Many teachers in SFUSD have long been using math and language arts journals in their classrooms and have come to appreciate their value in enhancing student learning in these subjects. The journal serves as a place for the student to solve problems, practice what they have learned, take notes, develop and collect ideas, record experiences, test new ways of thinking… just to name a few. Teachers love them because it is a formative assessment tool, a record that provides evidence of student learning, and a place to provide feedback. Journals, or notebooks as we call them in science, have proven to be invaluable in helping students learn, and they look like they are here to stay.
Science notebooks are gaining popularity in recent years, in fact, so much so that the term “notebooking” has been coined as science notebooks take up residence inside a growing number of students’ desks. You may wonder: Why is this the case, and why now?
The advent of new standards, CCSS in English Language Arts and Math, and NGSS in Science require changes in the way teachers teach and students learn. The science notebook fits snugly into a niche created by the rollout of the new standards. Teachers are expected to increase instructional rigor to meet new standards and to prepare students for the new assessments. The demands of proficiency in reading and understanding complex informational text and writing in the argumentative genre fall squarely on the shoulders of all teachers, including teachers of science. Shared literacy development means shared responsibility for all teachers. The complexity of the teaching enterprise can now seem overwhelming at times, but the science notebook is a versatile tool that can help make integrated teaching and learning possible.
Imagine you walk into a science classroom. Students are busily engaged in investigating environmental preferences of sowbugs and beetles. In their science notebook, a focus question guides their investigation: Do sowbugs prefer to be in dry, moist, or wet soil? An observant student writes a prediction statement in her notebook: "I predict the sowbugs will be mostly found in the moist pile of soil. This is because I saw a lot of sowbugs under a rock in the corner of my yard and the soil there was dark and moist."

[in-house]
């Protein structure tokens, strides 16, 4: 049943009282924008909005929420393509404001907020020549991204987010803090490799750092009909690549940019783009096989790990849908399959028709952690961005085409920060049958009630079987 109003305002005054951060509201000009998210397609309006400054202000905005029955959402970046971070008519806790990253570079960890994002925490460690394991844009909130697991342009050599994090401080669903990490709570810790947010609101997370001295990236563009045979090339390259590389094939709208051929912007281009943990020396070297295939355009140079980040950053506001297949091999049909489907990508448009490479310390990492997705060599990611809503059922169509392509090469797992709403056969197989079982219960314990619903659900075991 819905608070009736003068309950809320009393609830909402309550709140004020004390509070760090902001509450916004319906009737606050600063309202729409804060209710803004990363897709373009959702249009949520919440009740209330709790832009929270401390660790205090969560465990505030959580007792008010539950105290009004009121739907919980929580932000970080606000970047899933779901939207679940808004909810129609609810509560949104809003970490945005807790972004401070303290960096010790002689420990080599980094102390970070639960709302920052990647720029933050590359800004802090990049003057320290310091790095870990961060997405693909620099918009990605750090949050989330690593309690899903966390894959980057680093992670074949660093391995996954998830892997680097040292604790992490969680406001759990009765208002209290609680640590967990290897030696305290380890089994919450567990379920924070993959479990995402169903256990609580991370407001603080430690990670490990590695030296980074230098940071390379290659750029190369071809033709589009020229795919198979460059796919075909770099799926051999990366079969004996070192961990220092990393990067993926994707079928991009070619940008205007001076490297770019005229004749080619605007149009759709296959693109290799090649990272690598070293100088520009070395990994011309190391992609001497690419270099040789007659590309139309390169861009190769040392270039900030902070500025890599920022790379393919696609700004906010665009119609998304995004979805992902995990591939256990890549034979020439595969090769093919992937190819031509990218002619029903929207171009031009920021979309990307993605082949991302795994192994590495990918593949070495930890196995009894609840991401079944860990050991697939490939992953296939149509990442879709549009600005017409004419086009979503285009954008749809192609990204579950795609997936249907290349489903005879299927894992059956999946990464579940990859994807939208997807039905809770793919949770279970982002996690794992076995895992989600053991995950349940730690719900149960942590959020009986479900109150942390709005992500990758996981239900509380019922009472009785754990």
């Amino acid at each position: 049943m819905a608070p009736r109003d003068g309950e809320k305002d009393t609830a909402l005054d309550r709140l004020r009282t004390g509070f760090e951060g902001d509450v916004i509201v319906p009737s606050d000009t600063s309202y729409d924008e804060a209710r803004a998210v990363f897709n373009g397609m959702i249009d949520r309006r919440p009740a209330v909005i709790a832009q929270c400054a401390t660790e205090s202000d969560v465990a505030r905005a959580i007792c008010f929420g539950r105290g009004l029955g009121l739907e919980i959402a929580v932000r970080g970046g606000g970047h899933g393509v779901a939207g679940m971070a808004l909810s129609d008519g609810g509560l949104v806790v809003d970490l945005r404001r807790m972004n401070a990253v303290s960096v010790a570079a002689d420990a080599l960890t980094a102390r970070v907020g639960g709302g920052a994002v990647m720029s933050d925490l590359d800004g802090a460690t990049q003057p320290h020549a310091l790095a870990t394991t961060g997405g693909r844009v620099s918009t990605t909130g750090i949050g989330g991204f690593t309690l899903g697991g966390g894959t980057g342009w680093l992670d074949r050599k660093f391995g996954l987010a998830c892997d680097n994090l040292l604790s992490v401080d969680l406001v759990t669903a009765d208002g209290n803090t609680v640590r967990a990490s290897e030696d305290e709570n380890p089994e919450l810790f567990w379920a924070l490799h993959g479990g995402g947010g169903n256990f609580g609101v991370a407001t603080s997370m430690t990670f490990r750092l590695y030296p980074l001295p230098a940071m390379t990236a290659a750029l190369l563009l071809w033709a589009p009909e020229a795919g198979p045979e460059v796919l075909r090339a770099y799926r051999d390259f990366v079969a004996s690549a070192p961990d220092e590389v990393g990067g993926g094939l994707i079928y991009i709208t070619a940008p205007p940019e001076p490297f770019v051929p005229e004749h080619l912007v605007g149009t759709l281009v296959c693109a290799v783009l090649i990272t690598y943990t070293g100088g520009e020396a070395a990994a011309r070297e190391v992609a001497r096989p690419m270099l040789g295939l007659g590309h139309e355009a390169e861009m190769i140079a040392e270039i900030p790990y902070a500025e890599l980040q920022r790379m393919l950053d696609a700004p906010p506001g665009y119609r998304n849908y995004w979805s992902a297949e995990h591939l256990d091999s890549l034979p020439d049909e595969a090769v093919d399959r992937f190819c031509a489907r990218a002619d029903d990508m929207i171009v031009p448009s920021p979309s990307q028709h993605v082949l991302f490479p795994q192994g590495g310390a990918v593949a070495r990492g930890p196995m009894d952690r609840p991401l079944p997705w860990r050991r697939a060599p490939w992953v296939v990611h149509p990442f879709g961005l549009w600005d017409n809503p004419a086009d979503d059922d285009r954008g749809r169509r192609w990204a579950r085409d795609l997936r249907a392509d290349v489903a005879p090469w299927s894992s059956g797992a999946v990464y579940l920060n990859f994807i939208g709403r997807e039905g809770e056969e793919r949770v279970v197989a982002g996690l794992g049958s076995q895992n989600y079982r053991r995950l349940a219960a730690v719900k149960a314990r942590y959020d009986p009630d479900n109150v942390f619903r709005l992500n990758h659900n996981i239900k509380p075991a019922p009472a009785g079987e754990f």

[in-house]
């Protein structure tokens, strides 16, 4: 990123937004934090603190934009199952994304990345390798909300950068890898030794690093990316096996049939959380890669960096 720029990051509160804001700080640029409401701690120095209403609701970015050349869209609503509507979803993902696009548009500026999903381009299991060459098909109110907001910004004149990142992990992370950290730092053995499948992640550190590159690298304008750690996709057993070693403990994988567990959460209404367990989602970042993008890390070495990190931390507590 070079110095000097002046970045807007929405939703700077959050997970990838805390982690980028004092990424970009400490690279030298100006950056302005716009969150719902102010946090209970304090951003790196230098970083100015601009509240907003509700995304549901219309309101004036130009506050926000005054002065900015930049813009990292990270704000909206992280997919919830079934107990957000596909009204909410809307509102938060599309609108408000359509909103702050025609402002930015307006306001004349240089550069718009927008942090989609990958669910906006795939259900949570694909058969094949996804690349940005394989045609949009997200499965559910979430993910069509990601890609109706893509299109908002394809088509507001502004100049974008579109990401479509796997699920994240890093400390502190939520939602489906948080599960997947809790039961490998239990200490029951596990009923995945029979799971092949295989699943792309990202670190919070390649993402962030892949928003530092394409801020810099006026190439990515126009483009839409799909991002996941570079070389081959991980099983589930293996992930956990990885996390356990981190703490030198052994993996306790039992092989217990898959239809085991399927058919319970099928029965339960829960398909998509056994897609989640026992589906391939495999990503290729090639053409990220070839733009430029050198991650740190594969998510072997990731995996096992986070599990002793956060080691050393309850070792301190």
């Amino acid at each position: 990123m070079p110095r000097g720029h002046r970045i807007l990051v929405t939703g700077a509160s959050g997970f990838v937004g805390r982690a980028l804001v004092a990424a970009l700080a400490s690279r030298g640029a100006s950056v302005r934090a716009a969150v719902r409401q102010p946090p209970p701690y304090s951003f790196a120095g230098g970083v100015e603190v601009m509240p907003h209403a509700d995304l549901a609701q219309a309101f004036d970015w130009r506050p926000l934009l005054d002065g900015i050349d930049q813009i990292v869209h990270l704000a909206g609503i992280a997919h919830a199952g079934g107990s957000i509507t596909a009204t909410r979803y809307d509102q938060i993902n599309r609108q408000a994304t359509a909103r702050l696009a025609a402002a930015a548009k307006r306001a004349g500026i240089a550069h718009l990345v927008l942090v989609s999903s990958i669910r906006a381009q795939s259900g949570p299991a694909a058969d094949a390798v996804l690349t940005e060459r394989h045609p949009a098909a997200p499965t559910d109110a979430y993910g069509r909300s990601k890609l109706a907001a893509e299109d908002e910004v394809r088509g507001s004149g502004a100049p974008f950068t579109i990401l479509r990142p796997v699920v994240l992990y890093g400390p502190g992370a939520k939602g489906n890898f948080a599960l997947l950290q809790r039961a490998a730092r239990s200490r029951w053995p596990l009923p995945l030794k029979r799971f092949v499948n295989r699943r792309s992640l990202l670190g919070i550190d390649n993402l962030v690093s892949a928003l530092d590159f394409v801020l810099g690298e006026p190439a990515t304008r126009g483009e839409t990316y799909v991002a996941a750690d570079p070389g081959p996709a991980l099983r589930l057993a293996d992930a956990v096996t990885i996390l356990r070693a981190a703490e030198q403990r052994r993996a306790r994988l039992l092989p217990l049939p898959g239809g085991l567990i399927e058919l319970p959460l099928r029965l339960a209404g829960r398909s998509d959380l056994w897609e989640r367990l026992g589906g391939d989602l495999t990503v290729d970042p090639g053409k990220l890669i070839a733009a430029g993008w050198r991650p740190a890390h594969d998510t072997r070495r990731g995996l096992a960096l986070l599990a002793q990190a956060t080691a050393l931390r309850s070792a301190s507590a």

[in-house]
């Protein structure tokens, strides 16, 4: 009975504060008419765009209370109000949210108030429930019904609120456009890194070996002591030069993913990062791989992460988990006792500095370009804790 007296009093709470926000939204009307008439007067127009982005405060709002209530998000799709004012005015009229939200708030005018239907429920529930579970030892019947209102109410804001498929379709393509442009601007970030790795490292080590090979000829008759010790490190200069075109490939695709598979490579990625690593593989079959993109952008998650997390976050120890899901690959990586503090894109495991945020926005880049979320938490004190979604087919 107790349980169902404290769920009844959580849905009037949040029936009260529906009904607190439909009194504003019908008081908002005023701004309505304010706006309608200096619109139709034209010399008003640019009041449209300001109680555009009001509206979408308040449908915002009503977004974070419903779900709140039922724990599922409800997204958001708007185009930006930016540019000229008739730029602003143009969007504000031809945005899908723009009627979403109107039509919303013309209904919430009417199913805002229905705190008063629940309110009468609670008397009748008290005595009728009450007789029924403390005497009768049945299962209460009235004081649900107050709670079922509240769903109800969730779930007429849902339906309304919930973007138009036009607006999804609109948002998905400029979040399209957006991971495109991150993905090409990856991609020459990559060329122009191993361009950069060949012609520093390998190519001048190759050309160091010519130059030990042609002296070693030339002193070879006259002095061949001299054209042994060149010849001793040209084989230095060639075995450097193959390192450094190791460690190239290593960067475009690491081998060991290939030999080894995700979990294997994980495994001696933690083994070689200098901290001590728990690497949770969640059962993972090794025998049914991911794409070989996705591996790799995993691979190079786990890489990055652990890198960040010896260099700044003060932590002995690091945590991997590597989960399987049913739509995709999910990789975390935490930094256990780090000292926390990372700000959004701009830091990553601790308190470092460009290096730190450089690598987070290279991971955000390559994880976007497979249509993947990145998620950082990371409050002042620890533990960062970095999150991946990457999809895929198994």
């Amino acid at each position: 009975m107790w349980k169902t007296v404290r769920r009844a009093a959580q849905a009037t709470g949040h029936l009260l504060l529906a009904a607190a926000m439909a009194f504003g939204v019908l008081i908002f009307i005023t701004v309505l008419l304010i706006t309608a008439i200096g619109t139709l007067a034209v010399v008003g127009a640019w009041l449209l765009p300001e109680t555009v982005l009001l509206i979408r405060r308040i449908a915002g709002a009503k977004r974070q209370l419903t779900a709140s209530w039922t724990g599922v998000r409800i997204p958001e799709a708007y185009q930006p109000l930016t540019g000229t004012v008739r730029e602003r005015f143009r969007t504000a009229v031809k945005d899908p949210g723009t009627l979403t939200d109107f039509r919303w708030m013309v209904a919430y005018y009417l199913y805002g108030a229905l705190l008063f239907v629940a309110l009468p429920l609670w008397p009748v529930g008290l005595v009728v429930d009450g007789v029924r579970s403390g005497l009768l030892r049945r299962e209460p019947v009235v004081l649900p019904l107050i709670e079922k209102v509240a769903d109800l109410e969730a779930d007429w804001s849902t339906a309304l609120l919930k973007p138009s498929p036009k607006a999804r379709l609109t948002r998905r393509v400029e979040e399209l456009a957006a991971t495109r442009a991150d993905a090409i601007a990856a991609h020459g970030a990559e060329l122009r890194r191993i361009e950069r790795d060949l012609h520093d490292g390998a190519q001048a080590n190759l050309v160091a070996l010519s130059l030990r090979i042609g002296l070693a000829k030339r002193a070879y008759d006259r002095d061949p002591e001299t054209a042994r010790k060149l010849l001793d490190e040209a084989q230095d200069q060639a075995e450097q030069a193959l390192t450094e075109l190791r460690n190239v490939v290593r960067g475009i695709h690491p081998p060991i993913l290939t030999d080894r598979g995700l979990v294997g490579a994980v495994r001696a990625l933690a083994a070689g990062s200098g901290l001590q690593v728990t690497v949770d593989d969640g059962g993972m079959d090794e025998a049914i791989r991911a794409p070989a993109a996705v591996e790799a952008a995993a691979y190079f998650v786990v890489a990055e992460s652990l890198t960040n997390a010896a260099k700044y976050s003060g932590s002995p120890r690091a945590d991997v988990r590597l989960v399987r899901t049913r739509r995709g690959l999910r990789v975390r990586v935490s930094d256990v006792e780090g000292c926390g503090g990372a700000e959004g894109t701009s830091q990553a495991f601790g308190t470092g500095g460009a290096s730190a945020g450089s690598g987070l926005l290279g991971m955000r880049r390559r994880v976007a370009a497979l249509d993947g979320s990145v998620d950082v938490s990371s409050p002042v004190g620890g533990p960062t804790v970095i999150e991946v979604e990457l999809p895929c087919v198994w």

As the investigation continues, students prepare a data table to record their observations: after 10 minutes, after 30 minutes, after 2 hours along a vertical column; dry, moist, wet soil along a row at the top of the table. Following a lively discussion to make sense of the results, the students busy themselves with writing a claim and evidence statement, followed by a conclusion that attempts to answer the focus question. Throughout this investigation process that mimics what real-world scientists do, the students and teacher fluidly interacted with materials and information, using the notebook to help them ask questions, plan the investigation, record observations, and collect data. Beyond being just a place to record information, the science notebook provides the space for students to develop their scientific thinking skills: to analyze the data collected, to make claims backed by evidence from the investigation, to construct explanations to answer the focus question and to show and hone their reasoning skills. The classroom is abuzz with science learning: young scientists toggling the tasks of discussing, thinking, and writing about their investigation results. A simple tool, the science notebook is the accountability element that gently nudges students to think harder, talk deeper, and record their thoughts with clarity.
Apart from writing science investigation reports, the science notebook is also a place to take notes from science readings, write a field trip journal, keep a science glossary, do a math extension activity, write a science report, sketch some nature observations, or keep photos for projects. The versatility of the science notebook as a tool for learning is limited only by our imagination.
I hope by now you are convinced that science notebooking is well worth a try. Whether you are a new teacher just getting started in teaching science, or a veteran teacher with lots of science teaching experience, the science notebook is definitely a useful tool that will transform your science classroom and increase instructional effectiveness, not only in science, but conveniently, also in language arts and math as well.
- Writing in Science: How to Scaffold Instruction and Support Learning, by Betsy Rupp Fulwiler
- Science Notebooks: Writing about Inquiry by Lori Fulton & Brian Campbell
- Writing in Science In Action by Betsy Rupp Fulwiler
- Science Notebooks in K12 Classrooms: a website full of examples, resources, and tips
- How to Use an Interactive Science Notebook: a video by a MS teacher explaining what interactive notebook is and why she uses it to her students and parents at the beginning of the year
- Science Notebooking & Foldables Pinterest Board: use Pinterest to see examples of science notebooks; this one belongs to the Einstein Project